Myanmar Geography

Myanmar Geography


Located in Southeast Asia, bordering to the north with China, to the south with the Andaman Sea to the east with Laos and Thailand and to the west with India, Bangladesh and the Bay of Bengal, the Union of Myanmar is primarily a horizon of Transition. Its position in monsoon Asia constitutes a point of intersection between two disparate geographical areas of South Asia: the Indochina peninsula., which constitutes the central axis of Southeast Asia, and the Indian subcontinent, center of radiation of South Asia.


The region, with an approximate surface area of about 676,000 km², encompasses a central area consisting of the wide depression crossed by the Irawadi River and the delta formed by it when it empties into the Bay of Bengal. As a whole, its general features constitute a generally flat strip oriented from north to south, with mountain ranges that close it to the west, formed by the Patkai and Chins mountains, and the Arakan coastal chain, to which must be added the wide Shan plateau, crossed by the Saluén river, frequently embedded in narrow valleys and gorges.


Regarding the climate of the region, it can be defined as tropical monsoon, but the fragmentation of the relief produces a diversity of local climates. Consequently, the vegetation in mountain areas, where abundant rainfall occurs, is almost impenetrable tropical forest, while in drier areas the land is more devoid of vegetation cover. It has three different seasons, a sweltering summer (March – May), the wet monsoon season (May – October), and a dry and cold winter (November – February). In the summer, temperatures average around 30 ºC during the day and drop at night; the winter average is 25ºC during the day and 15ºC at night. According to bridgat, the coastal areas are more humid and cooler than the rest of the country. Considering the weather conditions, the best time to visit the country is between November and February, when the rain and heat are less. The low season in the country is during the months of May, June and September.

Territorial organization

Political-administrative organization of Burma. It is organized into seven divisions and seven states, based on the dominant ethnic groups.

  • States (pyi):

1.Rahine State (formerly Arakan) 2.Chin State 3.Kachin State 4.Shan State 5.Kayah State (formerly Karenni) 6.Kayin State (formerly Karen) 7.Mon State

  • Divisions (taing):
  1. Sagaing Division 2. Tanintharyi Division (formerly Tenasserim) 3. Ayeyarwady Division (formerly Irrawady) 4. Yangon Division (formerly Rangoon) 5. Bago Division (formerly Pegu) 6. Magway Division 7. Mandalay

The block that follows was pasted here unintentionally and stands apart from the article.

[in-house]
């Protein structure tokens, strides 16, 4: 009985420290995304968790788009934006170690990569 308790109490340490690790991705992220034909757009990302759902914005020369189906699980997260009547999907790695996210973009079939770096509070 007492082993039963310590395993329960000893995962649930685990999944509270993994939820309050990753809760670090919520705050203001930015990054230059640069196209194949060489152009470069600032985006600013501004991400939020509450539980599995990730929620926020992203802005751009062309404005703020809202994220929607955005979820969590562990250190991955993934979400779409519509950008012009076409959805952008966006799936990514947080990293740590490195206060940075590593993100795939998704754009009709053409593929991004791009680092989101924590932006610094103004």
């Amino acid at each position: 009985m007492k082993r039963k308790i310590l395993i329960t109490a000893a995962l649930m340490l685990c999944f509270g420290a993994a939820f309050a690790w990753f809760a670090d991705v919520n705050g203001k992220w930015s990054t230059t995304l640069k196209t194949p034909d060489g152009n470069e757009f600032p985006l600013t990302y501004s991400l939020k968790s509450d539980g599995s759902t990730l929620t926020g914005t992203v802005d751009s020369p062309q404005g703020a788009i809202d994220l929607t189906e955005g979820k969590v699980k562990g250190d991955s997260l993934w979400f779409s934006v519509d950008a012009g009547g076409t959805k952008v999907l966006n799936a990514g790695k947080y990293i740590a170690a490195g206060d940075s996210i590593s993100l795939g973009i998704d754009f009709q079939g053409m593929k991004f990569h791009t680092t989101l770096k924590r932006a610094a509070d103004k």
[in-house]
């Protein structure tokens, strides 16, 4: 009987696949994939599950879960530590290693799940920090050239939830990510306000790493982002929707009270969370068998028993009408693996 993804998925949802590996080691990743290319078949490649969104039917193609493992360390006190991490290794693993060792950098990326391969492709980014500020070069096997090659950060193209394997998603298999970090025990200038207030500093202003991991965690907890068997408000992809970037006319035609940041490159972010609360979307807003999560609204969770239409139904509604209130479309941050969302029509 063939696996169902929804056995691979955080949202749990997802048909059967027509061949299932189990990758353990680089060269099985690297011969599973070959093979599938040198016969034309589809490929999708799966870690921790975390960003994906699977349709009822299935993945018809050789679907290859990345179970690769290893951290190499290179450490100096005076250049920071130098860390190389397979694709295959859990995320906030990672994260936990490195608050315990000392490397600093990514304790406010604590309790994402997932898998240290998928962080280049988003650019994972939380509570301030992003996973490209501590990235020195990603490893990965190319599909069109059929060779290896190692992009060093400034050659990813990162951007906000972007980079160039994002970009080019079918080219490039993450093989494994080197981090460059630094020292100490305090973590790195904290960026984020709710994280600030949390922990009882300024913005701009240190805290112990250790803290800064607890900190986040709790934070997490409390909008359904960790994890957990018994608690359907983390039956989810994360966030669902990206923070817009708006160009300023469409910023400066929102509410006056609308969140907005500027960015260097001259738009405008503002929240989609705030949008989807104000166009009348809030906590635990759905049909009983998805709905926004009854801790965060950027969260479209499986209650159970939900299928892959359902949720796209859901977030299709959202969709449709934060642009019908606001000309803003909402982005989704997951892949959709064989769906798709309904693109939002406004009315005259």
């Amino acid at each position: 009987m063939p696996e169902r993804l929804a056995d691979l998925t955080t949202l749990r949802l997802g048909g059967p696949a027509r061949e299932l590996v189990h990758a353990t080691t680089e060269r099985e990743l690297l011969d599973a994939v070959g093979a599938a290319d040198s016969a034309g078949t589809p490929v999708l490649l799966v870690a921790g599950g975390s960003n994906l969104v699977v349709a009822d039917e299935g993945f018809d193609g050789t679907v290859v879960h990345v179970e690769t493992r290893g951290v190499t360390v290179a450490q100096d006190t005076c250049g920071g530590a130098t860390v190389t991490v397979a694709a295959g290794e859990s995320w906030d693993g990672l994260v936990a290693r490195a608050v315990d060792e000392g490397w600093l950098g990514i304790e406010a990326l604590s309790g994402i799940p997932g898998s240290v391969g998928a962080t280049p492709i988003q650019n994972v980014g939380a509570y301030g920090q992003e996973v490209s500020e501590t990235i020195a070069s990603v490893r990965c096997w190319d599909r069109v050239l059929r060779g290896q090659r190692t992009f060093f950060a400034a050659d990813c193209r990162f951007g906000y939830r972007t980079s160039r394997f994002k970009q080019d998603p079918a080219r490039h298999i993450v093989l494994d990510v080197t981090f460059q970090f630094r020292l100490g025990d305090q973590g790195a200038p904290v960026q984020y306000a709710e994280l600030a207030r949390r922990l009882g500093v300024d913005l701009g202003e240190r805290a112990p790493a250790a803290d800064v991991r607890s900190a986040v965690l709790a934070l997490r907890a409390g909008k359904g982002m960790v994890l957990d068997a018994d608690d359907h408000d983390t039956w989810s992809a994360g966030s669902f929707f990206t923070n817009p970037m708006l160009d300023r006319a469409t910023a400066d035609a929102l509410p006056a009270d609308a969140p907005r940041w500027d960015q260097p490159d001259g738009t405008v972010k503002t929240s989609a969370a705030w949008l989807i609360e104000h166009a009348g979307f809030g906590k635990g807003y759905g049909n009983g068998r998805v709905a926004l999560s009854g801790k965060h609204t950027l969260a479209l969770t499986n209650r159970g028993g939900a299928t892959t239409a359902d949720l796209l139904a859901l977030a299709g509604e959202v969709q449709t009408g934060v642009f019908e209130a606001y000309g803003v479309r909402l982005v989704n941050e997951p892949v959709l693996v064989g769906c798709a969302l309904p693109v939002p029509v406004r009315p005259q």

Agrobusiness operation

Myanmar is a predominantly agricultural country, contributing this activity to 40% of the gross product and standing out among its production, rice, sugar cane, vegetables, legumes, fruits and peanuts. Although its population is relatively small compared to that of neighboring countries, intensive exploitation of the Irawadi Delta produces more food than it consumes, allowing the export of significant amounts of rice. Other commercial products grown in the central Irawadi valley are cotton, millet and peanuts, among others, although these are produced by small subsistence farms, as opposed to the commercialized rice fields of the delta.


The importance of logging of stands jungles of Myanmar for its economic value the wood of teak and plantation tree of rubber. In the lower banks and islands of Irawadi, covered by the waters during the monsoon floods, they are cultivated in a traditional way, constituting gardens of very high productivity. Sugarcane plantations abound in the lower Sittang valley.

Another resources

Regarding the livestock activity, cattle and pigs are economically important and, on the other hand, the abundant fishing obtained by traditional methods in the Bay of Bengal and the Andaman Sea.

The mineral deposits, although these are not abundant, oil, natural gas and coal are obtained in moderate quantities, and minerals such as tin, zinc, lead and tungsten are also present.

The exploitation of subsoil resources is in the hands of foreign capital, mainly Japanese. On the other hand, China has huge investments in Myanmar. It is also an important country for Beijing’s energy strategy in the coming years. It is in the center of what the Chinese call the ” pearl necklace ” of the Indian Ocean, in the Straits of Malacca, where most of the oil imported by China and almost all of its exports passes.

The food and textile industries are the most widespread, with Myanmar having few facilities of a heavy type: fertilizers, cement, various metallurgy.

Myanmar Geography